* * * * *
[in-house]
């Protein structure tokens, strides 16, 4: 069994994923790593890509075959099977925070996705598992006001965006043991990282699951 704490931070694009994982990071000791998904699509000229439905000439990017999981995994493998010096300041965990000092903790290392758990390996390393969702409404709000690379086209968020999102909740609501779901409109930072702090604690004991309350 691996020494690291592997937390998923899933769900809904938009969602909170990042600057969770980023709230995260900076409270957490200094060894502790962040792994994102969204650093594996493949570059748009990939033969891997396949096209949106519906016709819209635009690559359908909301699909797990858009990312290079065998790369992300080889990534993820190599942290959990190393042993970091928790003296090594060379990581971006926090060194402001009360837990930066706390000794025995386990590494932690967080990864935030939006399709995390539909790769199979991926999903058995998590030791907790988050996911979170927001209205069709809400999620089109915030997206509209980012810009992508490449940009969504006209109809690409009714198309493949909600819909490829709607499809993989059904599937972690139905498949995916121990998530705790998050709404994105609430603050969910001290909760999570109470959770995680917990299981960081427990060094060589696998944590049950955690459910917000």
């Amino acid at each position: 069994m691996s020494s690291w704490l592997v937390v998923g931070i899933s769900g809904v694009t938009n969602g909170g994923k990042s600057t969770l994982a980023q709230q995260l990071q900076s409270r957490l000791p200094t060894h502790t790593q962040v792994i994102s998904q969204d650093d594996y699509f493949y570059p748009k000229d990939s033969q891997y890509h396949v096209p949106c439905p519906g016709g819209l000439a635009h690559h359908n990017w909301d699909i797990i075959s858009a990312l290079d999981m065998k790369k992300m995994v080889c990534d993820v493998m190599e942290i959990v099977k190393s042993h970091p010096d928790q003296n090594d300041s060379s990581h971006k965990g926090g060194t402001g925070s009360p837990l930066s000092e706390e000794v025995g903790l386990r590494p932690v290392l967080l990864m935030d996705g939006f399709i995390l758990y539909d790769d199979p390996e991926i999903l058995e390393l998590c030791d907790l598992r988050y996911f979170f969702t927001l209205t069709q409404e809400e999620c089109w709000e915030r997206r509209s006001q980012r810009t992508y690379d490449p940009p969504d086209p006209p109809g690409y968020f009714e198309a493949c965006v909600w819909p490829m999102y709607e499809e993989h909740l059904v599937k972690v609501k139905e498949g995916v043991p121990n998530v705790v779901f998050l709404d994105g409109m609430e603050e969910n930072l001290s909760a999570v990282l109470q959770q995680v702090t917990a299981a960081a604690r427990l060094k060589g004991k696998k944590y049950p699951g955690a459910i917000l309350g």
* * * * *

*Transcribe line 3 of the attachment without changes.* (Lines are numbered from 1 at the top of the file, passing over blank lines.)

């Amino acid at each position: 069994m691996s020494s690291w704490l592997v937390v998923g931070i899933s769900g809904v694009t938009n969602g909170g994923k990042s600057t969770l994982a980023q709230q995260l990071q900076s409270r957490l000791p200094t060894h502790t790593q962040v792994i994102s998904q969204d650093d594996y699509f493949y570059p748009k000229d990939s033969q891997y890509h396949v096209p949106c439905p519906g016709g819209l000439a635009h690559h359908n990017w909301d699909i797990i075959s858009a990312l290079d999981m065998k790369k992300m995994v080889c990534d993820v493998m190599e942290i959990v099977k190393s042993h970091p010096d928790q003296n090594d300041s060379s990581h971006k965990g926090g060194t402001g925070s009360p837990l930066s000092e706390e000794v025995g903790l386990r590494p932690v290392l967080l990864m935030d996705g939006f399709i995390l758990y539909d790769d199979p390996e991926i999903l058995e390393l998590c030791d907790l598992r988050y996911f979170f969702t927001l209205t069709q409404e809400e999620c089109w709000e915030r997206r509209s006001q980012r810009t992508y690379d490449p940009p969504d086209p006209p109809g690409y968020f009714e198309a493949c965006v909600w819909p490829m999102y709607e499809e993989h909740l059904v599937k972690v609501k139905e498949g995916v043991p121990n998530v705790v779901f998050l709404d994105g409109m609430e603050e969910n930072l001290s909760a999570v990282l109470q959770q995680v702090t917990a299981a960081a604690r427990l060094k060589g004991k696998k944590y049950p699951g955690a459910i917000l309350g």